God called Abram and led him to a land that by faith he and his descendants would possess, but it would be hundreds of years later under Joshua’s leadership before Abram’s descendants actually realized the scope of the land God had given them.
God had promised Abram that He would bless him and his descendents. As with any walk of faith, Abram stumbled on his journey, struggling to believe in a God he couldn’t see. God never promised Abram that “farming” in Canaan would be easy, but that His blessing would be on his efforts and that every place he put his foot down would be his inheritance.
When famine hit and farming got tough, Abram fled to Egypt and presented Sarai as his sister instead of his wife. Even in this major lapse of faith, the blessing still persisted and Abram left Egypt blessed! But he had to go back to where God had met him last – to Bethel (House of God) to start again.
God once again met with Abram and decided to give him an experience that would illustrate once and for all His commitment to him. He used an ancient practice of blood sacrificial covenant to prove His point. He put Abram in the position to rest and receive by placing a deep sleep on him, then proceeded to enact the ritual of covenant.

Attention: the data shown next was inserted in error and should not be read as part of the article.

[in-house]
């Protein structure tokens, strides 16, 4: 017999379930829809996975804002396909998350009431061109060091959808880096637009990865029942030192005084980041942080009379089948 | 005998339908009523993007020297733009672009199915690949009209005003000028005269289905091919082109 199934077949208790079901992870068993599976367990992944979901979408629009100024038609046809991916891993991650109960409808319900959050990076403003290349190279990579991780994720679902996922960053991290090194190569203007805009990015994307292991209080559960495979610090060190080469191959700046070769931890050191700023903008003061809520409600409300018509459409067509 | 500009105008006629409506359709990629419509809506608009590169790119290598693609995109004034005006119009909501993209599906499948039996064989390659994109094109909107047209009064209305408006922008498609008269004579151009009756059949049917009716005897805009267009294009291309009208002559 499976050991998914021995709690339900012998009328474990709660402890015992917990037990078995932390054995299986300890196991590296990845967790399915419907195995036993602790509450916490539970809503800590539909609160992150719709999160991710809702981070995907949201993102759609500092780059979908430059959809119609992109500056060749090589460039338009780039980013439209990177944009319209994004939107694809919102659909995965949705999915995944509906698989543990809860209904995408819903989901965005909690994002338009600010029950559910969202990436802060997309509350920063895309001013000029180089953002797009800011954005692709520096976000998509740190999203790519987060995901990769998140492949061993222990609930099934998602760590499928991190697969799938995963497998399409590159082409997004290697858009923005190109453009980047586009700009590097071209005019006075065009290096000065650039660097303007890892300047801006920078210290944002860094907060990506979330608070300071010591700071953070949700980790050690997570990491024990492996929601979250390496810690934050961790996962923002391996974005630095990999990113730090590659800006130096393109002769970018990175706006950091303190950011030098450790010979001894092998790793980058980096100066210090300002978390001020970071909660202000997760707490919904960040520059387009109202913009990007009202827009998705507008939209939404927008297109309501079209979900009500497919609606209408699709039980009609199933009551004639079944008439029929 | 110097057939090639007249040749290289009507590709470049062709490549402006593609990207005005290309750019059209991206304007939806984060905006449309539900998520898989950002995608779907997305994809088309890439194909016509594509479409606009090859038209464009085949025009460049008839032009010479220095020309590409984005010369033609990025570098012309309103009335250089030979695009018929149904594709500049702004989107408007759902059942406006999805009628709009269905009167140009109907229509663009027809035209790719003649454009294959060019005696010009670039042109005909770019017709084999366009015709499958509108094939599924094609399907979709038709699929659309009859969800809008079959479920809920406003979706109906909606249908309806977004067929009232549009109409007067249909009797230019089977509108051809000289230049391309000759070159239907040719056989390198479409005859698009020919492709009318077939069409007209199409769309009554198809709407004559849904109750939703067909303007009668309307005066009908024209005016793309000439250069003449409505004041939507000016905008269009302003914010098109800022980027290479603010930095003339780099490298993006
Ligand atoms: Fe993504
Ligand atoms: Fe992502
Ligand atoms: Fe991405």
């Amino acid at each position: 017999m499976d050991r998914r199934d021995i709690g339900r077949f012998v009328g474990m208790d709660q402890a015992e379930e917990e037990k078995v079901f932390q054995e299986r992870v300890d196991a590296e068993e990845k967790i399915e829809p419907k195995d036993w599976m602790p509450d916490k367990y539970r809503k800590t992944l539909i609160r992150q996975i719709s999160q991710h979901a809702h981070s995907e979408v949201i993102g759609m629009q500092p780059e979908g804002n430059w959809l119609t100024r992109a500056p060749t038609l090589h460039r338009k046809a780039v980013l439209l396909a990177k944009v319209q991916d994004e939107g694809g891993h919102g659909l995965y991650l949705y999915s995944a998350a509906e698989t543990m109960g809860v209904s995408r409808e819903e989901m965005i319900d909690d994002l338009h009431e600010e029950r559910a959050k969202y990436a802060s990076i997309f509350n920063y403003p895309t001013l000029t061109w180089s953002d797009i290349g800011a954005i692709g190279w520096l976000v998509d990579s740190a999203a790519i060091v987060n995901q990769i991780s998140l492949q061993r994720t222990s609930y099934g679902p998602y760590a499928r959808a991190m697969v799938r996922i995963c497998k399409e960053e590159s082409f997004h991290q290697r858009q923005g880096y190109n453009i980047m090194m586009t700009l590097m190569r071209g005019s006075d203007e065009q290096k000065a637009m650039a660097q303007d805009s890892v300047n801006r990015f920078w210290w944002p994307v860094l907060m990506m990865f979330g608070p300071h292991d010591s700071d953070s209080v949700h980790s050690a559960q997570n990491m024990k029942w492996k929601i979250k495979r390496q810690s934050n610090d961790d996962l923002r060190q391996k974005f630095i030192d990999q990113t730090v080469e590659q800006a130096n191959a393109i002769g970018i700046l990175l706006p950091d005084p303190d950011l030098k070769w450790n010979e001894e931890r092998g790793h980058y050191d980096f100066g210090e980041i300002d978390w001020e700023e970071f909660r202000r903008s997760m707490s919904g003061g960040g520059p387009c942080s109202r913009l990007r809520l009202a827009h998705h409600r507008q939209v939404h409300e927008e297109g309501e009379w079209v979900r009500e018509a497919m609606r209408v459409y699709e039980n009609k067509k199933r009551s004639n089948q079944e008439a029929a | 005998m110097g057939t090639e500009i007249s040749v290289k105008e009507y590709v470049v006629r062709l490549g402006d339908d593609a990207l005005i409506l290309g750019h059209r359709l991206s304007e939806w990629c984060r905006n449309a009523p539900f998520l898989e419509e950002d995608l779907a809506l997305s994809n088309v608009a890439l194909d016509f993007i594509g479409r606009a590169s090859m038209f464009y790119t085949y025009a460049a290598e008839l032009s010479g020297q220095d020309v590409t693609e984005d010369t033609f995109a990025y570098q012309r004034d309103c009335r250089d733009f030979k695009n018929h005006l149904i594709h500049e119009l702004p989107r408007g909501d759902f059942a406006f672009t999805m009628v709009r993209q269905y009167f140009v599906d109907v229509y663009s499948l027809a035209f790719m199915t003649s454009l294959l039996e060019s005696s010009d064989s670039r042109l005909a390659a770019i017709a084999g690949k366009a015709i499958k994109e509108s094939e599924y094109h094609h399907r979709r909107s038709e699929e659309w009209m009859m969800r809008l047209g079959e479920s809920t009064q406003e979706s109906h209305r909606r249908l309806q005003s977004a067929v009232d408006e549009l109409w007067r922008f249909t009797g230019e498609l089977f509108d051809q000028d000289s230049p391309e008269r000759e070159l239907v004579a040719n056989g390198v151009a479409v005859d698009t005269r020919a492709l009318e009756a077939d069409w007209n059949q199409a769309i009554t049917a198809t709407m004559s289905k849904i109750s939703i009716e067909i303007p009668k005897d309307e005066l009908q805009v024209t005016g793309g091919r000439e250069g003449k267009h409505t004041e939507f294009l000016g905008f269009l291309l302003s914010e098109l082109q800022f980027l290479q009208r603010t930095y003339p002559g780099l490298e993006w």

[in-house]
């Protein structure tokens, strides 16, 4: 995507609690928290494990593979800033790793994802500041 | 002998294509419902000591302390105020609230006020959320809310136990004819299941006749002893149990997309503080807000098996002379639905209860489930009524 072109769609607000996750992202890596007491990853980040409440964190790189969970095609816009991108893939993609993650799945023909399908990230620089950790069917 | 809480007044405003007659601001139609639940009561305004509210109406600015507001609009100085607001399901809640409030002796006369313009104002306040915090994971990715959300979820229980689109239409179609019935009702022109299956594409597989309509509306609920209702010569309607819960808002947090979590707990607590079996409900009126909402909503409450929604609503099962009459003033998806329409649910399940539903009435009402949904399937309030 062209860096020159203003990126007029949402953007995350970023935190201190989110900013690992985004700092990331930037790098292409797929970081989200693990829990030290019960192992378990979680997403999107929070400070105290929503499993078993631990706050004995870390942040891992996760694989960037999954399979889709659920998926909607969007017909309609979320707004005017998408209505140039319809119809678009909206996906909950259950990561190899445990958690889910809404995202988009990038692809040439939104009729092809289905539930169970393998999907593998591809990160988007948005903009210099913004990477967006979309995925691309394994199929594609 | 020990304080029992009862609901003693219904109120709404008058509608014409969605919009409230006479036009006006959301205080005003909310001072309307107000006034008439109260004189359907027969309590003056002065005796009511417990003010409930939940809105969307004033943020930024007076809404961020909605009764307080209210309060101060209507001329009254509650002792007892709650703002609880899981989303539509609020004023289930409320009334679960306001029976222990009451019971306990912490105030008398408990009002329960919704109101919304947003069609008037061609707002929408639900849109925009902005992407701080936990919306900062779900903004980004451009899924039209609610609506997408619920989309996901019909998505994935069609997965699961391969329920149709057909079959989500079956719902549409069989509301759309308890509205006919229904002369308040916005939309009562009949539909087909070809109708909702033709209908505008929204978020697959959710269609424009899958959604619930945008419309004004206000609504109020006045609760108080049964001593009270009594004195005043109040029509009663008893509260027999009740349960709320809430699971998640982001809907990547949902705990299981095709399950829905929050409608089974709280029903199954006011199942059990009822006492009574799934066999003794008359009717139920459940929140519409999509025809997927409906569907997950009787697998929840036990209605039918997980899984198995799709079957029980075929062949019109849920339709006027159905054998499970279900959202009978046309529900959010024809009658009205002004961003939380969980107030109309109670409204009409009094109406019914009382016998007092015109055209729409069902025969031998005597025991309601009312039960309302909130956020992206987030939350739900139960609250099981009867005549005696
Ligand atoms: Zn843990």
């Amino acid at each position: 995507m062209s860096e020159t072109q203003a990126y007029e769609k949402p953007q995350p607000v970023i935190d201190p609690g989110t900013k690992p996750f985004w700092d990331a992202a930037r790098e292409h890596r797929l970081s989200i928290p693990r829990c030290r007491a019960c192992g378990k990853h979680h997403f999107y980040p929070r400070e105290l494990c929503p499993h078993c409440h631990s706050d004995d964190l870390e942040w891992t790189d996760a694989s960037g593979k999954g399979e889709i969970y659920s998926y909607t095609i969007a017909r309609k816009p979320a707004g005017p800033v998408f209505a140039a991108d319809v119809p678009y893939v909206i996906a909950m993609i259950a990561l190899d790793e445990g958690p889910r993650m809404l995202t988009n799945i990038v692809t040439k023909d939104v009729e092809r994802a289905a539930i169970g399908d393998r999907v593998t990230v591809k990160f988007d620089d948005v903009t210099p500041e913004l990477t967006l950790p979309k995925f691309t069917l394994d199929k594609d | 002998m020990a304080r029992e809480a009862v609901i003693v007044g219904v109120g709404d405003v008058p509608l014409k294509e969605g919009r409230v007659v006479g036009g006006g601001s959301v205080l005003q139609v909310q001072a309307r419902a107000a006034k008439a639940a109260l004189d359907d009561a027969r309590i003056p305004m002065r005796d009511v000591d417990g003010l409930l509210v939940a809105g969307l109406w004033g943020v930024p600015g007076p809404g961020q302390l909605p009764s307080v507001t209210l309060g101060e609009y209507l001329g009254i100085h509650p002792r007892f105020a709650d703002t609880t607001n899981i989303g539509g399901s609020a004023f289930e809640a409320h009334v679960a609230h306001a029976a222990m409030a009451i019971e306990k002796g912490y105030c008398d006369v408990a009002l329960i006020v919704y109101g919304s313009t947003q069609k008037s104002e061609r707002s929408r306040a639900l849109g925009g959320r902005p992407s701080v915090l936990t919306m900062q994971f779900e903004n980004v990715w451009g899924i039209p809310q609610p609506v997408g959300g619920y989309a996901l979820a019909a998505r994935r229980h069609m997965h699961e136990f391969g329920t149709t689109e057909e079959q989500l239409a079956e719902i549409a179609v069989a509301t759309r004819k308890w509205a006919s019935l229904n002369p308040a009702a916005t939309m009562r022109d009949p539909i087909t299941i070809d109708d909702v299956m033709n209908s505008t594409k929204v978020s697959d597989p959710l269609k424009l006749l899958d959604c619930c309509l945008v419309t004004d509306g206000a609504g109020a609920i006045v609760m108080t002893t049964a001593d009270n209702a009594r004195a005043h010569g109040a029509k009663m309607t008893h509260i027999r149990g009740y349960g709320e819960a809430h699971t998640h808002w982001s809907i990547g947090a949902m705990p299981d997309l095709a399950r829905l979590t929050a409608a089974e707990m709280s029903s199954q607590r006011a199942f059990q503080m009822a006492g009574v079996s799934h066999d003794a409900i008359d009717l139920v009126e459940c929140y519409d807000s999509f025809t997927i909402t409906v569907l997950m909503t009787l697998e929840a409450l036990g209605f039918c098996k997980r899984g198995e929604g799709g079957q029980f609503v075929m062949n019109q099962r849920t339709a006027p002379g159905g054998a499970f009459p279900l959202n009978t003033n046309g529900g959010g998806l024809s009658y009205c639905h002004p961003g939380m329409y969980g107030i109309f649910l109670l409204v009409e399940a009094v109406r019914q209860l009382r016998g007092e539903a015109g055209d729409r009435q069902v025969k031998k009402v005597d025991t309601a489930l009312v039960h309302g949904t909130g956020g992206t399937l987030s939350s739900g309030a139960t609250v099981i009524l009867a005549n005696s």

There are three essential elements to this enactment:
- God initiated the covenant.
- God provided the blood sacrifice.
- God assumed the responsibility for keeping the covenant for both parties. Normally, both parties would be responsible for keeping the covenant in force and if one reneged on this responsibility, it was understood that the fate of the sacrificial animal would be their fate.
On Golgotha, once again God initiated a covenant with man. He initiated this covenant. He provided the blood sacrifice. And, He assumed responsibility for keeping the entirety of the covenant. All we have to do is have faith in the Keeper of the Covenant! All too often, we assume that we have to keep up our end of the covenant and don’t understand that we can’t! It’s not our responsibility – it’s God’s! If we were responsible, our fate would be that of the sacrificial animal in the Old Testament – death!
In Matthew 5, Jesus is teaching the Beatitudes and He begins each with “blessed are…” Because we have entered into a covenant relationship with God, we are blessed just as Abraham was. The meaning of the word used both in Genesis regarding Abram’s blessing and in the Beatitudes denotes something worthy of great celebration.
We have been greatly blessed! We just have to keep placing our foot and taking the territory that God has given us for our inheritance. If we have faltered in our faith in the God of Covenant, let’s return to our spiritual Bethel and reconnect with the faithful God, and move forward to realize the full scope of the inheritance we have been given… WE’RE BLESSED! Let’s celebrate our Covenant keeping God!